Studies have shown that participation in El Sistema programs improves children’s outcomes in school attendance, academic performance, and even general health and wellbeing. Venezuela’s flagship program has positively impacted the lives of over 2 million children.
student Diversity at rosa parks
Rosa Parks School has the highest rate of poverty (+95%) of any public school in Portland, and the student body is among the most diverse, with eighteen languages spoken and families from five continents.
One way we celebrate our diversity is by learning and performing music from folk traditions and countries around the world including South Africa, Russia, Mexico, the Caribbean, Eastern Europe, Zimbabwe, and more.
a look inside the program
WHAT WE DO AT BRAVO
Every day Monday through Friday after school hours have ended the students of BRAVO enhance their skills on violin, viola, cello and bass in students their groups the Mozart's and the Brahms. These students currently consist of 2nd, 3rd and 4th graders that rigorously learn the art of music from 2- 4:30 pm, five days a week.
After the students get out of class they go to the cafeteria where they meet with their BRAVO teachers and group to have a snack. Then they settle into their class, get their instruments tuned and play music together. After they play in their smaller groups, they line up and head to orchestra to play as a larger group. Teachers are encouraged to be creative and form their own curriculum in teaching the students the music and skills they need to learn.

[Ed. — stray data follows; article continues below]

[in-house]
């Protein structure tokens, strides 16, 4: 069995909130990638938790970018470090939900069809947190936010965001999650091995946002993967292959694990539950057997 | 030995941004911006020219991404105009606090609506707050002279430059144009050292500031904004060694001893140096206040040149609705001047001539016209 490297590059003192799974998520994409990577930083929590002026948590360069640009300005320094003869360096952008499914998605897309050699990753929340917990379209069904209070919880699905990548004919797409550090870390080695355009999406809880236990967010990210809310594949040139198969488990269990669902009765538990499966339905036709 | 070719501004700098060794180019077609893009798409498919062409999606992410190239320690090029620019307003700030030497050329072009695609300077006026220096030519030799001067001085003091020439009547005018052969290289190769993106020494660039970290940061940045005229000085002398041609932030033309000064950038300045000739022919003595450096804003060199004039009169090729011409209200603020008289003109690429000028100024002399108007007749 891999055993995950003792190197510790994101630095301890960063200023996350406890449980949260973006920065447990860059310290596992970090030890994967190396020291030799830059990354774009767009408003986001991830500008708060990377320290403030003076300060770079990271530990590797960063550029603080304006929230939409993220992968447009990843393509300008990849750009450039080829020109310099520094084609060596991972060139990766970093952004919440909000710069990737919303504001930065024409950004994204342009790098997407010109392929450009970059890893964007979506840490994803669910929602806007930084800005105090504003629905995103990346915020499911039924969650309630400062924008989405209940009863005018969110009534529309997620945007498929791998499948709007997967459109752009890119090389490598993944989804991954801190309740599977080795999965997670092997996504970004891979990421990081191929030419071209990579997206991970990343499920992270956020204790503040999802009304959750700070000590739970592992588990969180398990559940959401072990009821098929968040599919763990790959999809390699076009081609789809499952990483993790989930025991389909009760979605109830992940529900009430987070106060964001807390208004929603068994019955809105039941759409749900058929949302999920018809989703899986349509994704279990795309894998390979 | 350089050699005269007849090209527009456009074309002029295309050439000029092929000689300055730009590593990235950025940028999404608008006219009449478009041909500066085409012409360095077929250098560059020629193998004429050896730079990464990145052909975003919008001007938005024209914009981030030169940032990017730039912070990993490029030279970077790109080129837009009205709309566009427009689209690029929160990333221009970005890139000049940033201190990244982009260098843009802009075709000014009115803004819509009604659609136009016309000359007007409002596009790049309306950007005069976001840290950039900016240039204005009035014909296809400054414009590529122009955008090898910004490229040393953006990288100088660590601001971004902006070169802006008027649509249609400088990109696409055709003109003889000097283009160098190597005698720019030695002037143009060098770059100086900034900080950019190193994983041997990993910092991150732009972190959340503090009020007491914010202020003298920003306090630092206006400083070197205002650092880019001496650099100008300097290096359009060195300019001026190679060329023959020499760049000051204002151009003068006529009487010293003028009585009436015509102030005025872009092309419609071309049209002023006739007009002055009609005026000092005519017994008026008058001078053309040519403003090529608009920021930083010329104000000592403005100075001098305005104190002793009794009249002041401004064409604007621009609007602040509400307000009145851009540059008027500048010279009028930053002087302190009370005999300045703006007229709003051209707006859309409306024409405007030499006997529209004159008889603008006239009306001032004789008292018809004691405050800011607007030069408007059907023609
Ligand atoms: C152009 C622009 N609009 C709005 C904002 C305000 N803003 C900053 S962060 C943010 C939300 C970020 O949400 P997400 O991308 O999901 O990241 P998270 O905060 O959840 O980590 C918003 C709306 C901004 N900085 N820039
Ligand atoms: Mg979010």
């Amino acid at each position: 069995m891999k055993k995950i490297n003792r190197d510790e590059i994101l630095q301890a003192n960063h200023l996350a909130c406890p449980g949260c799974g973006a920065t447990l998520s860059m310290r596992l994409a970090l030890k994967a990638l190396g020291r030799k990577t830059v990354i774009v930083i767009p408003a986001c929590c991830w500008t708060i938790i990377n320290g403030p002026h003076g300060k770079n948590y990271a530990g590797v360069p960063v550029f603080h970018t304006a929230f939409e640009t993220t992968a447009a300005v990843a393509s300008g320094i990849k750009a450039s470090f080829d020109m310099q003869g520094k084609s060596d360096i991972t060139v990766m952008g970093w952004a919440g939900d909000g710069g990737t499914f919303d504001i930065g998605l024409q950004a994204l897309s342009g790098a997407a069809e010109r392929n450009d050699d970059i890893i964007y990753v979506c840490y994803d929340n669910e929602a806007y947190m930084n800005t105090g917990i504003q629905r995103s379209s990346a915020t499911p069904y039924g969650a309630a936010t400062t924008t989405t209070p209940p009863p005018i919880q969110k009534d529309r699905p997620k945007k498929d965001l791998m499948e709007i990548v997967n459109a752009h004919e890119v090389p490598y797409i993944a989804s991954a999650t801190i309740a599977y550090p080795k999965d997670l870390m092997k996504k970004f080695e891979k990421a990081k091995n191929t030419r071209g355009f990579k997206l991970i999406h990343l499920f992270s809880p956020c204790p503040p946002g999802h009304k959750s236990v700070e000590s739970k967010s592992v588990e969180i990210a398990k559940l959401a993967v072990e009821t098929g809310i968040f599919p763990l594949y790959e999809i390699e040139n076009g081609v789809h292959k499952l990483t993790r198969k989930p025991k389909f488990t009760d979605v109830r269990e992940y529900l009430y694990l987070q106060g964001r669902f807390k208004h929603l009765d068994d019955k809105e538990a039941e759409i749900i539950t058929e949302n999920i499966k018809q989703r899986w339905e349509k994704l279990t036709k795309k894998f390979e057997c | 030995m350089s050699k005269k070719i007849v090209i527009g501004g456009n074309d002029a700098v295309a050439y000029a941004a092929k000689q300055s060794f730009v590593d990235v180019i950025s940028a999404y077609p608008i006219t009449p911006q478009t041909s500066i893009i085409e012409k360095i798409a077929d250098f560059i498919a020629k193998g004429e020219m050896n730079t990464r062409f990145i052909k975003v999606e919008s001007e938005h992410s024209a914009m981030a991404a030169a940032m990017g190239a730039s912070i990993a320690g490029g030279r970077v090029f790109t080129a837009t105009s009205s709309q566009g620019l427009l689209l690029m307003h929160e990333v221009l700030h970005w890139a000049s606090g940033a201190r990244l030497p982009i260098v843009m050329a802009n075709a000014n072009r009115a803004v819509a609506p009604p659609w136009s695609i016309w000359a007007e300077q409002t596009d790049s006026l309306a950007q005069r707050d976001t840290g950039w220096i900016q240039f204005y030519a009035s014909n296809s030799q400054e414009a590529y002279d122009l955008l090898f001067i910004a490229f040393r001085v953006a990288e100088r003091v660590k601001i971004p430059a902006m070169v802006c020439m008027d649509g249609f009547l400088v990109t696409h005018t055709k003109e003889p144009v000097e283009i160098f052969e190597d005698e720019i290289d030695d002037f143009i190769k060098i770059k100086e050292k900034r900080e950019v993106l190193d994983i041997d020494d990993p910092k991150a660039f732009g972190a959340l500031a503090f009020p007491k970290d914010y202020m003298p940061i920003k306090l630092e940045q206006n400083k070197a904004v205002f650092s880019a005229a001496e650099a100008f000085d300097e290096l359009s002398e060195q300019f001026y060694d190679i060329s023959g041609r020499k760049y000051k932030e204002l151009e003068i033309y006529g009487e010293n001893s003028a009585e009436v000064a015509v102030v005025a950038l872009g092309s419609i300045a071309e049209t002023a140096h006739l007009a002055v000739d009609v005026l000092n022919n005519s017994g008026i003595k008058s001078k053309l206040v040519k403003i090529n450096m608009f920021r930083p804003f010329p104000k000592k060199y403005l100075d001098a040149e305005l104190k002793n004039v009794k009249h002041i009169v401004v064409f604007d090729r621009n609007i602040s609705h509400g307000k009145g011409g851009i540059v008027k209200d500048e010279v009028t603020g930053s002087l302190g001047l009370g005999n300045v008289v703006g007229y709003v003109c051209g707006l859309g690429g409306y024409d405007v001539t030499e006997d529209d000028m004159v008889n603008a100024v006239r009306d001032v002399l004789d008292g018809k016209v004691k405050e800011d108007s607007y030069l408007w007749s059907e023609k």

Occasionally, BRAVO welcomes guest artists from all around the world of all ages, instruments and skills to come and perform for the students. The students get the opportunity to meet these musicians and ask many wonderful music related questions.
Most days for the last half hour of BRAVO the students have choir where they learn new songs that they can both sing in solfege as well as different languages and that they can also play on their instruments.
Being part of an organization such as BRAVO was a dream for me when I began seriously thinking about what I want to do with my life. This quote by Confucius always comes to mind, "choose a job you love and you will never work a day in your life." Working with rising musicians that did not have the income or resources at hand to build these musical skills was an experience that I thought would take me years achieve before seeing it happen in a place like Oregon because music in schools is just not seen in Portland. I was born in Portland, but it wasn't until I moved to Spokane Washington when I picked up the violin. Though there were music programs in elementary, middle school and high-schools there, I could not afford instruments or lessons to further my skills. My teachers were understanding and helped me out because there did not seem to be a lot of families struggling financially. I may have been one of the few actually. Moving back to Portland I no longer had a violin or a class to be taught in and there weren't any schools in my neighborhood that I could attend that did. Fortunately my great-grandparents gave me my very own violin in which I still play today. Yet, there were still not programs or lessons for me. Until, I met my current music teacher and also friend who I have known and worked with since I was 15. She introduced me to BRAVO and her and my internship coordinator made it happen for me to be a part of the organization. Without my teacher would I probably wouldn't be playing the violin today or a part of BRAVO and I thank everyone in BRAVO and my own personal musical journey for letting me see my dream literally come true a lot sooner than I imagined it to. I came from the same place these kids came from and to see them become a part of this program and grow is something I would have loved growing up. I remember my teachers and the impact they have had one me musically, the people I have met the places I have gone. I can only wish to make an impact on these kids the same way because if it can take them as far as it has taken me, and I still have more to see and accomplish, that is all I can really ask for. This experience is once in a lifetime and a dream come true.